The Russian TESIS (FIAN) Solar Observatory has transmitted observations back to Earth of the solar eclipse made on July 22nd, 2009.
Thanks to the specific orbit of the space vehicle, the observatory's x-ray telescopes detected the eclipse twice. On the first occasion, the satellite passed through the eclipse area at 04:30 Moscow time, making it the first on our planet to see the shadow of the Moon, which was still in space and was only approaching the Earth (film 1.2 MB, wmv format). And 4 hours later, when almost all the inhabitants of the Earth had already said goodbye to the eclipse, TESIS telescopes captured images of the second deepest transit of the Moon across the Sun (film 1.2 MB, wmv format).
The eclipse became a challenge not only for the scientists themselves, who had been preparing for it for several days; calculating the reciprocal trajectories of the Moon, the Sun, and the satellite, and putting onboard special observational programmes; but also for the space vehicle navigation system - the basic element of which are the Sun sensors. The previous Japanese solar satellite, Yohkoh, which had been working in orbit for more than 10 years, was lost precisely during a full solar eclipse. The navigation system lost track of the Sun because it was temporarily covered by the Moon, and, in the process of searching for it, swung the space vehicle around so that its solar batteries no longer caught the light. As a result, after having fully exhausted its power cells, the satellite remained in orbit, but was completely lost.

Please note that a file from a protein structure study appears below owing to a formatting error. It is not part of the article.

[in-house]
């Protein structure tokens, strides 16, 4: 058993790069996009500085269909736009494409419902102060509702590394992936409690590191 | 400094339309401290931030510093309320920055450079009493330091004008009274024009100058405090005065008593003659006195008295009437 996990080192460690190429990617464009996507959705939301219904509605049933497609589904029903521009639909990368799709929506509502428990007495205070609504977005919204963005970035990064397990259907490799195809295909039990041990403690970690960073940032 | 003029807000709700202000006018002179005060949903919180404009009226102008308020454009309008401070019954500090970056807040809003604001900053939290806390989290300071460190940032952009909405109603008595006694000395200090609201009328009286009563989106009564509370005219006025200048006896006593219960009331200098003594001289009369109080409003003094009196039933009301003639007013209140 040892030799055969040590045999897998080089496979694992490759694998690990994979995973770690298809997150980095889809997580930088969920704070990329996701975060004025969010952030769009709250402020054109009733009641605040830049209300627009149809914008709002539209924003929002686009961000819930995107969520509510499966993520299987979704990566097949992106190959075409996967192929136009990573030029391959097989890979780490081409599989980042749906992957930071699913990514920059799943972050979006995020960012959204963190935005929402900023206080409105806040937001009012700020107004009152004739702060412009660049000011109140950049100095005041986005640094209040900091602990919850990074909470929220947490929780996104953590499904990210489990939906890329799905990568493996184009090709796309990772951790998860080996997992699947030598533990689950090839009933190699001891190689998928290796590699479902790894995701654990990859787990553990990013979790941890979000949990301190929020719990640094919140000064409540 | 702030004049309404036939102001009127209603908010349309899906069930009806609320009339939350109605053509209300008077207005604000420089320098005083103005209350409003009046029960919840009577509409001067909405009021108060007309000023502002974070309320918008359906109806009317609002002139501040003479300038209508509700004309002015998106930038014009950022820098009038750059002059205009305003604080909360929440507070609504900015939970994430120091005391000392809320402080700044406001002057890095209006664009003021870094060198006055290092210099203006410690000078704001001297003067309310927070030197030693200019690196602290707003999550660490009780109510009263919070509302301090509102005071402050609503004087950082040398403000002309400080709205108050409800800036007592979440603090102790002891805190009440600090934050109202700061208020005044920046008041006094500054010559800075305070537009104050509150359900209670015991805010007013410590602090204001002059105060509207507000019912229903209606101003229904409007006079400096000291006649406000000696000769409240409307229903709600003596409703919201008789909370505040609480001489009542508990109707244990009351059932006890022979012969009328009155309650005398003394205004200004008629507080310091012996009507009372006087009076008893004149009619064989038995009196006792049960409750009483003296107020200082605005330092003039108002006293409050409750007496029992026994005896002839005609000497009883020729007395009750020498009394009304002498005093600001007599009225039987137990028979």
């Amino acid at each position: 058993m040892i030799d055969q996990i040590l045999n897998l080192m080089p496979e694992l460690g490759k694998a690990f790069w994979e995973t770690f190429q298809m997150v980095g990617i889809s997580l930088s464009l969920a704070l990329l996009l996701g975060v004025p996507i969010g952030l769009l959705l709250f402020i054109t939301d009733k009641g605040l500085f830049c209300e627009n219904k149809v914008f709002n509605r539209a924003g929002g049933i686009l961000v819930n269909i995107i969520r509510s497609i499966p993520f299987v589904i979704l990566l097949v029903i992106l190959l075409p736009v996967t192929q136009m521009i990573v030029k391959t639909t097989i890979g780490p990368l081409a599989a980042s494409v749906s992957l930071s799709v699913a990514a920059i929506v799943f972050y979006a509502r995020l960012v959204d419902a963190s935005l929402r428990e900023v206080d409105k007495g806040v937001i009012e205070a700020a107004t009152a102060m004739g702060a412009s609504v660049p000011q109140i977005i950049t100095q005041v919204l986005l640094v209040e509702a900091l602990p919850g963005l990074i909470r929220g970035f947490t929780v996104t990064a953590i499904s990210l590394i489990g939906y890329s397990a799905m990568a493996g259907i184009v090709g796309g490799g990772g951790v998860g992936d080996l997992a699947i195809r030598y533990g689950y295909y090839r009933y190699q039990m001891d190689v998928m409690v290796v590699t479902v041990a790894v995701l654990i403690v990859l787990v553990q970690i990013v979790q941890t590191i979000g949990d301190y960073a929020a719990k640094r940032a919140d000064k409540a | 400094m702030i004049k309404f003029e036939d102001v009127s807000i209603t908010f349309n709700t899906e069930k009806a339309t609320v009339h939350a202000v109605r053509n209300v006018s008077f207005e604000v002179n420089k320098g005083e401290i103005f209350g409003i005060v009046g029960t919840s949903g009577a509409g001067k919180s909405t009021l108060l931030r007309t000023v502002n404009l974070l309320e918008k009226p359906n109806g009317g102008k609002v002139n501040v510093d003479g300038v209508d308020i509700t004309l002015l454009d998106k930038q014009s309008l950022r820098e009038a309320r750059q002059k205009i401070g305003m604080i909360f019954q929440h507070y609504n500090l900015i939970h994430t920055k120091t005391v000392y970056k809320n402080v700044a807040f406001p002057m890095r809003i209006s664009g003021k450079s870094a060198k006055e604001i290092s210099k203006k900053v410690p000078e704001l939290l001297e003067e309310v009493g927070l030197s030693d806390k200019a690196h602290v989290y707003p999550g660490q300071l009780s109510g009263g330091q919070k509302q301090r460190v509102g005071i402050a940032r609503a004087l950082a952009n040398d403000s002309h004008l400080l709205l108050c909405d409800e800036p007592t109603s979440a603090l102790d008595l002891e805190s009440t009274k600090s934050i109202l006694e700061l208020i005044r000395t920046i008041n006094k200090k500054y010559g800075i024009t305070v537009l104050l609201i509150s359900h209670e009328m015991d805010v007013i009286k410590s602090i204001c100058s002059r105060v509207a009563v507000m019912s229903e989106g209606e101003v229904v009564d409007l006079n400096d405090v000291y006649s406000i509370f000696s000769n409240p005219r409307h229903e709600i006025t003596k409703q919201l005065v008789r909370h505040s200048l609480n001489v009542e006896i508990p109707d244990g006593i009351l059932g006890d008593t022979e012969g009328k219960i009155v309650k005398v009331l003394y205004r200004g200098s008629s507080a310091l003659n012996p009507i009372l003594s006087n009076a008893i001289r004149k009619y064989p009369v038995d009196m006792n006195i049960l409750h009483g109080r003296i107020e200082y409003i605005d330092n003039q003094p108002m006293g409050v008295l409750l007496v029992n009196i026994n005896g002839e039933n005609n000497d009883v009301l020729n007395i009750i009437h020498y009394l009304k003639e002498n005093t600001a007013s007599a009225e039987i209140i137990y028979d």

However, the CORONAS-PHOTON found itself in a better position. This time the Moon never covered the Sun completely even during the maximal phase of the eclipse, and part of the solar disk remained visible - forming a thin crescent. And although handwheels "drove" the satellite round on its axis, while trying to adapt to the new and unusual distribution of brightness on the Sun sensor, generally speaking, the satellite remained in working position.
At the present moment, TESIS is back to normal operational mode and is observing the full disk of the Sun and its active areas.